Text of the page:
It’s the same thing that has to take place, in my opinion, with youth and young adult ministry. We have a tendency in the church to say to young people, “You are the church of the future.” The young people don’t like hearing that. What they want to hear is that they have a lot to offer the church, now and in the future, and what we tend to forget is the “now.” The secret in vocations work is to get that message out there, to say to young people that I recognize your talents, the church recognizes your talents, and we need them – now!

Another thing is that I think the bishop has to be very visible in vocations work. How can a bishop say that vocations work is very important, the cultivation of vocations to the priesthood is very important, but then turn around and say, “I’m too busy for that.” It can’t happen. The bishop has to be available to young people to talk about vocations. The role of the priest is critically important, no doubt about it, and statistics will show that. But I think that if the bishop makes it a part of his ministry, insisting that even though he’s got other things to do, this is a priority, that also gets the priests to think more about it. More priests will start to do the inviting.

I have “Andrew dinners” in Cincinnati, as I did in Duluth. Already I can see that more and more priests are talking to me about young men in their parishes. If the bishop makes it a part of his work, the priests begin to examine themselves, to ask themselves, how much they have made it a part of their ministry as well.

The final part is prayer. It’s what the Holy Father said when he visited the United States in 2008. One of the questions posed to him was what to do about declining numbers of priests, and he said, don’t overlook the obvious. Christ said to beg the harvest-master – in other words, prayer. In Duluth I developed a prayer for vocations and I asked all the parishes to recite it at ever weekend Mass for sure, and if possible at every Mass throughout the week. The parishes responded in a very generous way. That’s what Christ told us to do, so that’s how I bring it together in terms of vocations work.

We’re seeing some returns already in Cincinnati. When I arrived, we had 26 or 27 seminarians. This fall we’ll have somewhere between 37 and 40.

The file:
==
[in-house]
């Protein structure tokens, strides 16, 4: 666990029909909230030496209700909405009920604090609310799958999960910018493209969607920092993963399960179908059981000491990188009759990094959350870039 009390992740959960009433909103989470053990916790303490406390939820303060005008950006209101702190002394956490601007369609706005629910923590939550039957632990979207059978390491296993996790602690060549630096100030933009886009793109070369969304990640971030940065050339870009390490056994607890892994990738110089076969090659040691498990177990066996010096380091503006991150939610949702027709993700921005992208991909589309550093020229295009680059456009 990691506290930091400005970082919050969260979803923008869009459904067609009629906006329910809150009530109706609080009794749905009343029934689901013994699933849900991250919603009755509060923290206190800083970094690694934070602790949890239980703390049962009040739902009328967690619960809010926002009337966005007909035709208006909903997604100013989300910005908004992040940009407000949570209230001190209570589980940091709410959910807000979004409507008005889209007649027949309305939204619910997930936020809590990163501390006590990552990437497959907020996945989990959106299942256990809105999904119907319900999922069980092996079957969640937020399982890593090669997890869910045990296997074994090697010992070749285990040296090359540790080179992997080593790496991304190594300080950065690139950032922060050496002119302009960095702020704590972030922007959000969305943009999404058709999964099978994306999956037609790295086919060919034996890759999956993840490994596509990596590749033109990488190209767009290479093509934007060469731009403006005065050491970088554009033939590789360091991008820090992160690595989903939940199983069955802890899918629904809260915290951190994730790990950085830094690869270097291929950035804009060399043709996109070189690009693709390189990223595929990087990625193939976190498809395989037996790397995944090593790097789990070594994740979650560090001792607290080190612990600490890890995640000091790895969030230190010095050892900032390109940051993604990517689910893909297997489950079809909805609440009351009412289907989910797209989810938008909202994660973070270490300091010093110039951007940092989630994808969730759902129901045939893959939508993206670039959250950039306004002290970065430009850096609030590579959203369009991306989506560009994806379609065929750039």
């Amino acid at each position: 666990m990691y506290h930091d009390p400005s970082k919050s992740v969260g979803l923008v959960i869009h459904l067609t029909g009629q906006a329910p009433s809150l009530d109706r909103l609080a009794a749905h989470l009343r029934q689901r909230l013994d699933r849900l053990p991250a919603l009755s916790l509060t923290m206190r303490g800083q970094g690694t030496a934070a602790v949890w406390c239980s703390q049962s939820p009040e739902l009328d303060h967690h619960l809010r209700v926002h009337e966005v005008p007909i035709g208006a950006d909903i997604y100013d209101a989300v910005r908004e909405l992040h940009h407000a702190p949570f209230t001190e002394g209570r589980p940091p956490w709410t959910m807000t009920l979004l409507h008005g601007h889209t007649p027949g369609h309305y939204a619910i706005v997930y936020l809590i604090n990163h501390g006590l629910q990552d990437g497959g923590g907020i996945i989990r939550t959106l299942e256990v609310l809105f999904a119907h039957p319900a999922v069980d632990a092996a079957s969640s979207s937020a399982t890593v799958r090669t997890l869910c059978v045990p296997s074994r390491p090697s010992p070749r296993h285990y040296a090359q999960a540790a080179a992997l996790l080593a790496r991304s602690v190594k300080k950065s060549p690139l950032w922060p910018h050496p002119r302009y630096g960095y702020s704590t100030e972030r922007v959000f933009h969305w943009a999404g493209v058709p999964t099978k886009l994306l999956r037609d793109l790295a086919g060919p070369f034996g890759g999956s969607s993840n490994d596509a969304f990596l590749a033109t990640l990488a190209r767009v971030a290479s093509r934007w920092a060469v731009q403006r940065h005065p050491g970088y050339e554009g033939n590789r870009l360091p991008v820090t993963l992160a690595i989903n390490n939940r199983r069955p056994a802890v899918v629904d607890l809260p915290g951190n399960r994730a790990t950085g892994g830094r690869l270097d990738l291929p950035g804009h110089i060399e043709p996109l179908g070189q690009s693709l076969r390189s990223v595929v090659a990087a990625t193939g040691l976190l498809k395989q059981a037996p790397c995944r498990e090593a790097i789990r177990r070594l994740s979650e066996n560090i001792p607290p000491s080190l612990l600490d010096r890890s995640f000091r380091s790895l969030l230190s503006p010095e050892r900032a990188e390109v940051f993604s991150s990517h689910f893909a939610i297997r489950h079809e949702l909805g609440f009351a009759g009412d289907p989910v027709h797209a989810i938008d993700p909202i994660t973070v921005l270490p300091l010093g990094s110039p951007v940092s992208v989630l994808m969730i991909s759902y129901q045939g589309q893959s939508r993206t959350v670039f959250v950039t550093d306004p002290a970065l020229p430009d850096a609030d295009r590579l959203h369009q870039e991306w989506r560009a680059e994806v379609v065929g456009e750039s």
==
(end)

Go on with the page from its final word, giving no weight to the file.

You said a moment ago that Archbishops Listecki and Wenski have talents you don’t. How would you describe your talents?

I have the reputation of being an administrator. When it comes to getting things done, I’m no-nonsense, but on the other hand, I’m fair. That’s an impression of myself that’s developed over the years, because that’s what people have told me … they only told me after I moved on, of course, but that’s been the pattern. After my years at the bishops’ conference, I heard from bishops who felt that I treated them all equally. It was the same with the staff – they told me that they didn’t always like my decisions, but I was fair in making them.

As a bishop, and even more as an archbishop, you can’t just do behind-the-scenes administration. You also have to be a public figure. Has that been a stretch for you?

If I were to describe myself, I don’t consider myself an extrovert by any stretch of the imagination. But I’ve been asked to assume responsibility in the church in different situations, and it’s one of those things where I’ve just adjusted to it. In the archdiocese, people have made it very easy, because they’re so warm and welcoming. It’s easy to relax with them. At least with me, I find that when I can relax with people, I find it easy to talk with them as well.

You’ve brought around 150 people with you to the pallium ceremony. Have you given any thought to how their experience could change something back home?